So there's this movie you want to see. Maybe you've been waiting for a few months, you saw the trailer, you've rounded up a friend or two to head out to the local multiplex. It should be as easy as simply finding the right seat and settling in with some popcorn, but long gone are the days when common decency was a part of the discourse. Nowadays, a few preparations are necessary to properly enjoy your time at the theater and the horrors of humanity that await therein. It's best to have a strategy for dealing with people -- recognizing your opponents is the first step.
Oh this gentleman loves to hear the melodious sound of his own voice. This man commands the theater, pointing out obvious plot developments or exclaiming loudly over how great the previews look and how much he wants to see those movies. Yes, sir, that's the point. This person also ends up being someone who wants to point out what's realistic or unrealistic or what's lame or not lame -- it's endless. Now, dealing with this sort takes a discerning eye. When you enter the theater, take a step out of the way of foot traffic and scan the crowd in your desired seating area. Do you spot anyone who's talking loudly already? Does his date look embarrassed to be with him? Avoid, and sit elsewhere out of earshot. If you happen to be trapped into sitting near this type of person, you can try a cowardly "Shhh" if you dare or try moving a few seats down, but be sure to sigh loudly.
One light tap on the back of your seat could be someone re-adjusting their foot, so don't get riled up yet, but continual bumps and kicks deserve some sort of polite request for a cease-fire. Sometimes people don't realize that they are even doing it, so I find that if you turn around and politely smile and say, "Could you please stop kicking my chair?" they are usually somewhat embarrassed and stop immediately. However, the Chair-Kicker is almost always a child, so be careful when dealing with the situation. If you ascertain the circumstances to be too fraught with potential for a fight with an angry parent, then simply move a few seats down and dream of the day when you have a child of your own to chastise for being careless.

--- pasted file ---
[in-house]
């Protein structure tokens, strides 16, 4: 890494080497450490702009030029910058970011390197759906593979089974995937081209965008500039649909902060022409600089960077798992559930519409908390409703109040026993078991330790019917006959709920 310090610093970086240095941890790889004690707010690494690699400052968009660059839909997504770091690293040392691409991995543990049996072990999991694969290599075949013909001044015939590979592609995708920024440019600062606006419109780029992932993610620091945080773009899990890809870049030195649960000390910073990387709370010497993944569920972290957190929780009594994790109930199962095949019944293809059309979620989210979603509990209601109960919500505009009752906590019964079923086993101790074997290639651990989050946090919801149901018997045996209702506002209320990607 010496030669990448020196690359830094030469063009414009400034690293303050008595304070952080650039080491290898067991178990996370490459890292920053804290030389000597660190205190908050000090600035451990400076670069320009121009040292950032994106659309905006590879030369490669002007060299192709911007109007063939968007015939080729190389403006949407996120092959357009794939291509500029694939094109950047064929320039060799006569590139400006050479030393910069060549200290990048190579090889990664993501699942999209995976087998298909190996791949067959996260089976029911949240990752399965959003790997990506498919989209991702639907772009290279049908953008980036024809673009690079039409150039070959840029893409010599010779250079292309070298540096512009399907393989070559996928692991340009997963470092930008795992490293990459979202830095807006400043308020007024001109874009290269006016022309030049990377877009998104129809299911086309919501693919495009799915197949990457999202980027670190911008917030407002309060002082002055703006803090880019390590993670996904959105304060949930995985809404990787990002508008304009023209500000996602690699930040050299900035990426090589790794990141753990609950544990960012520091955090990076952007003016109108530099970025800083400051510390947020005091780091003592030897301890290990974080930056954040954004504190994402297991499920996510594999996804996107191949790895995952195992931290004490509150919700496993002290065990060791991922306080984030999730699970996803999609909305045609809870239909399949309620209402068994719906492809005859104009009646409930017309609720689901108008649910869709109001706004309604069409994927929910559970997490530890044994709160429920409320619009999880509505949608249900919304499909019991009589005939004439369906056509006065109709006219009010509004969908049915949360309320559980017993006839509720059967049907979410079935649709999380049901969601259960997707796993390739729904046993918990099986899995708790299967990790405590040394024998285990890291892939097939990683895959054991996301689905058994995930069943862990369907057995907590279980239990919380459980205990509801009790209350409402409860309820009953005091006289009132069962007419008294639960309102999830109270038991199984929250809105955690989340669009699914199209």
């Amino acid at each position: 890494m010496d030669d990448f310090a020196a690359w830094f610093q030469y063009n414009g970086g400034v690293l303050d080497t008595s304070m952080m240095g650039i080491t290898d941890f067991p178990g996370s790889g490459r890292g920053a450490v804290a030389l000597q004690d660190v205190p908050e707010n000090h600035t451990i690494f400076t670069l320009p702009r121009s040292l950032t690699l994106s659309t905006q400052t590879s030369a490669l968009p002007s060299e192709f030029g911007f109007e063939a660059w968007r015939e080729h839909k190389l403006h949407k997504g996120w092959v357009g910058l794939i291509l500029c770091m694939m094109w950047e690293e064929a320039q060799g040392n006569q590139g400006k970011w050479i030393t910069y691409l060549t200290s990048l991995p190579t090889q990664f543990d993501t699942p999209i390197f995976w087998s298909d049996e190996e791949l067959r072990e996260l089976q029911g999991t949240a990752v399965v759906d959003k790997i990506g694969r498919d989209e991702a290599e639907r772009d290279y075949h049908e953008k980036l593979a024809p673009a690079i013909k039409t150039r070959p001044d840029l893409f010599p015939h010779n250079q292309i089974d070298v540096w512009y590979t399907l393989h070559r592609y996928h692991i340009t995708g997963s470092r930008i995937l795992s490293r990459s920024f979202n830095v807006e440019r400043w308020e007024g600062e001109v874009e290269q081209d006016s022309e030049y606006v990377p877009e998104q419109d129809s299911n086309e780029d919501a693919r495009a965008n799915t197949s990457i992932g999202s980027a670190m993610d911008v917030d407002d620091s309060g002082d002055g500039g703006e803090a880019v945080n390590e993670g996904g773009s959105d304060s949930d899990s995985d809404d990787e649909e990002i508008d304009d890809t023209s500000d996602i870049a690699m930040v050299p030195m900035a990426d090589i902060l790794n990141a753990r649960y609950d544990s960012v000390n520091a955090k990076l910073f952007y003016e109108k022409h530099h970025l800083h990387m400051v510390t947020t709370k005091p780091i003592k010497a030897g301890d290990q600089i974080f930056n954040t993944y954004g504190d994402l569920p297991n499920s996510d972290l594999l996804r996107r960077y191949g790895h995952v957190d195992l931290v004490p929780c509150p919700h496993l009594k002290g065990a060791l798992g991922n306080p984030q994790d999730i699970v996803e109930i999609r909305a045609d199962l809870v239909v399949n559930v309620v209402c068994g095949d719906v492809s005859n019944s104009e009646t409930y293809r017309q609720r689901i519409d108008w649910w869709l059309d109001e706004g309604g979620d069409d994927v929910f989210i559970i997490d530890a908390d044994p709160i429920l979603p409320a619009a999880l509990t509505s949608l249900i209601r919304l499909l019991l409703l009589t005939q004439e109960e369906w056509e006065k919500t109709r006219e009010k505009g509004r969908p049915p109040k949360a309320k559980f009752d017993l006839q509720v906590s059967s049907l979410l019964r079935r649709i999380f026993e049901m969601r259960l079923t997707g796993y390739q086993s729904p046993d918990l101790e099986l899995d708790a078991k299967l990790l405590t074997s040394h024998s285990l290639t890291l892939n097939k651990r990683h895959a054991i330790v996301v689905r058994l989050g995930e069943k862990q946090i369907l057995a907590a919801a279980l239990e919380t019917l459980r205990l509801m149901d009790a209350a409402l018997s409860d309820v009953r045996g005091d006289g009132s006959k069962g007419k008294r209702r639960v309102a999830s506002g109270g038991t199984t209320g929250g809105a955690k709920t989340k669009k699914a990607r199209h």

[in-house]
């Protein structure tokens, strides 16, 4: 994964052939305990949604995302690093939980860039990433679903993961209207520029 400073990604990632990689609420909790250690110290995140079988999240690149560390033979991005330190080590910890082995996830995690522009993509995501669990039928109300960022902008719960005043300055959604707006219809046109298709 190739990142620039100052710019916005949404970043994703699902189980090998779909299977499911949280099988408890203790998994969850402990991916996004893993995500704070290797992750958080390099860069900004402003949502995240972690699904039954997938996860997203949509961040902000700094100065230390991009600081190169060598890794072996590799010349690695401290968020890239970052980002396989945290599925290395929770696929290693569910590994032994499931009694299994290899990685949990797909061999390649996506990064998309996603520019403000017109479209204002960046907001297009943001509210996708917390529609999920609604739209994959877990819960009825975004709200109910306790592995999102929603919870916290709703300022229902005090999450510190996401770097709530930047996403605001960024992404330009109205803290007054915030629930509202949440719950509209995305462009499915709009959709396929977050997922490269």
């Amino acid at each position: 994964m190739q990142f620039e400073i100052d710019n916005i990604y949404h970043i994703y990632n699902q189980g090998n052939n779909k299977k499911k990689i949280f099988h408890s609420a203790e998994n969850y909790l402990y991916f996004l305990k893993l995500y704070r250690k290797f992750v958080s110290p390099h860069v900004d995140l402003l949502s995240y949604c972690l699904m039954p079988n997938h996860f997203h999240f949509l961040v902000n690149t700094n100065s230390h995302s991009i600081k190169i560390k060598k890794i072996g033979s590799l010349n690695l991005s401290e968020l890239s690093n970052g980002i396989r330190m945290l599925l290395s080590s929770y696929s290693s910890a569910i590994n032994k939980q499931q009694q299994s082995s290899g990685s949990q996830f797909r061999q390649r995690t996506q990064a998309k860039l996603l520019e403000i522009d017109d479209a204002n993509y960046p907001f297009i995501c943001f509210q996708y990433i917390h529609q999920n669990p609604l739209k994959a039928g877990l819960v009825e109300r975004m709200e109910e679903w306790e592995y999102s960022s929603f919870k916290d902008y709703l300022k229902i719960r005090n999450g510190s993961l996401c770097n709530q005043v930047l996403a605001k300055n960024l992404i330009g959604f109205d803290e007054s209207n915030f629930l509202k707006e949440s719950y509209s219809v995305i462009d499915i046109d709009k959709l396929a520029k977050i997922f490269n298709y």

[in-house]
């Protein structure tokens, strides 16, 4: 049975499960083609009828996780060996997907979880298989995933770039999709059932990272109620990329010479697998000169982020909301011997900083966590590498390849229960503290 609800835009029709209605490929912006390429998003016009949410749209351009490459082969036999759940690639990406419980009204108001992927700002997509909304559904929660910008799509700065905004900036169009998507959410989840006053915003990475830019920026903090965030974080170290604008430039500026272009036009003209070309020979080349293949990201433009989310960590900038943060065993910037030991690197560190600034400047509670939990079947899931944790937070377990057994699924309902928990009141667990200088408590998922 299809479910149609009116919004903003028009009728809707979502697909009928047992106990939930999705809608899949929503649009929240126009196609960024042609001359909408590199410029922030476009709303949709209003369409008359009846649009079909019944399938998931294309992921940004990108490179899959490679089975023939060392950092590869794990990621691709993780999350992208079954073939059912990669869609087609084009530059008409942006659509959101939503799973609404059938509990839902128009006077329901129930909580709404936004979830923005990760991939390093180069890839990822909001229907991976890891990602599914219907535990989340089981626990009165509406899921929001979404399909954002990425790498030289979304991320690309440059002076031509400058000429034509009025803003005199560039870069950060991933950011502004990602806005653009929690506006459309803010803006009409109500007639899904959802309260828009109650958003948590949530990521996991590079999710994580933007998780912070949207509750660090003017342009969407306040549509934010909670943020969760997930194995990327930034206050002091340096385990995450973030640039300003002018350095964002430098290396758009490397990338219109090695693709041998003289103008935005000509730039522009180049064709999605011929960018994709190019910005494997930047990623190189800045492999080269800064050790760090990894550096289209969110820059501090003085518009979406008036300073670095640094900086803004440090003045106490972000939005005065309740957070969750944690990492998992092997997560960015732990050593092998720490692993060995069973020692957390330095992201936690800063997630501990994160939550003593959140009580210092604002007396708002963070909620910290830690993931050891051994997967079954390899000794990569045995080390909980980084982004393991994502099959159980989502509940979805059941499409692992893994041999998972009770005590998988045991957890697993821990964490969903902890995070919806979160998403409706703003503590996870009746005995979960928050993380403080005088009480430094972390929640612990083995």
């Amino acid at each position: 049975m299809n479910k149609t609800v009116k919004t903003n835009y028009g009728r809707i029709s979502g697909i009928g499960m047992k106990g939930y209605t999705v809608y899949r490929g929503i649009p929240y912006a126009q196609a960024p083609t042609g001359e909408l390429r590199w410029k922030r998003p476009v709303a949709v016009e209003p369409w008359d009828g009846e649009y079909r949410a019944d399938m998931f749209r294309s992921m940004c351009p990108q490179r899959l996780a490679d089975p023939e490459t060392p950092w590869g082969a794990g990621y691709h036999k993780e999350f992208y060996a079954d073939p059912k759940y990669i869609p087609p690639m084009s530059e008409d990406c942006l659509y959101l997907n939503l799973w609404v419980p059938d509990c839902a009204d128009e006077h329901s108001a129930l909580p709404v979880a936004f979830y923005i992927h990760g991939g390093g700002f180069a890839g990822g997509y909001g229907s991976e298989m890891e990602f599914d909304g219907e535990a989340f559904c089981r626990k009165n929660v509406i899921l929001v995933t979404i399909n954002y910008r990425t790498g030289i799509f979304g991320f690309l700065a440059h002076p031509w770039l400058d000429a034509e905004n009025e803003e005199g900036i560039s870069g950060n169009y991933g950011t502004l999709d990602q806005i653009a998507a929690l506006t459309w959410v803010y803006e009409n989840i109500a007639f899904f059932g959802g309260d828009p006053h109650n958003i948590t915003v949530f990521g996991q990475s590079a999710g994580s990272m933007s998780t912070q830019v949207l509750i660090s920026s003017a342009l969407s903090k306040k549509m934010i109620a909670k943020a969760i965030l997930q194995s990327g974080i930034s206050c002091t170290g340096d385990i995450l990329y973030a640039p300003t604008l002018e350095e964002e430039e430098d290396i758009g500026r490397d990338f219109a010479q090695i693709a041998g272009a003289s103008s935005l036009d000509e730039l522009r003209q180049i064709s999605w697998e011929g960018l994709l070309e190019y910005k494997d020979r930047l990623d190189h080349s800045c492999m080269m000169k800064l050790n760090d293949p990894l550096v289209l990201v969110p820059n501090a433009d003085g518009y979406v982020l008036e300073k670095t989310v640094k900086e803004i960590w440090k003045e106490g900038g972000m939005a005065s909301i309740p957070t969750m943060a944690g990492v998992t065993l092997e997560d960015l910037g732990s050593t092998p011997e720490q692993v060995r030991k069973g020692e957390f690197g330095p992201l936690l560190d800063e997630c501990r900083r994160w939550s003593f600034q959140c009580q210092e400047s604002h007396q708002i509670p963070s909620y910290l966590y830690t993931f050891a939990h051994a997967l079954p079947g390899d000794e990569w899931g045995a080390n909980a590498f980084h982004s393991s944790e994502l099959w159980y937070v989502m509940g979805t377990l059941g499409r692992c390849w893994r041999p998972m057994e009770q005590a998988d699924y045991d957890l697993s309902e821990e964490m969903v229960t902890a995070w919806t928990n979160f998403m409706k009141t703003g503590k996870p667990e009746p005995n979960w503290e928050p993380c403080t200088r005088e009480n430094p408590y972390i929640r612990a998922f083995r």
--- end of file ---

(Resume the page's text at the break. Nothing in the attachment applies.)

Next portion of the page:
Projectionist Who Leaves the Lights On
This will ruin your movie experience. About one in 10 times you visit the theater they forget to fully turn off the overhead lights even though they dim them during previews. You are then treated to a view of your neighbors' knees, the dirty hair of the people in front of you, and a sub-par movie experience. This is an easy fix, provided you are not sitting in the middle of the row and hemmed in by people on every side. Simply excuse yourself (or send your significant other), find an usher, and politely tell them that the lights weren't turned off. Don't wait to see if the situation will improve on its own because it won't.
Anyone Who Brings Young Children to R-Rated Films
There's no place in my soul to excuse the sort of person who would bring a young child to a rated R film. There's nothing more disturbing than seeing an entire family, with children under the age of 10, enter the theater to see something grossly inappropriate. The ratings are there for a reason, but people routinely ignore them; people will shell out money so their child can sit with them during Saw VI just because they're too cheap to get a babysitter for the evening. The worst is when the children or babies start crying and the parents just tell them to be quiet instead of leaving the theater. Unfortunately for other filmgoers, there's not much you can say to these jerks who care more about what they want to do than what is good for their children.
The Overly Social
There they are: whispering to each other, texting constantly through the film, screaming endlessly at any marginally frightening moment, getting up in groups to go to the bathroom, laughing too loudly, just generally being a thorn in the side of any filmgoer. There's pretty much nothing you can do except avoid going to the theater during opening weekend of any movie, and try to avoid seeing a film at night on the weekends. Your best bet is a midday showing during the week or a Sunday afternoon screening.
Now you decide, what annoys you the most at the theater?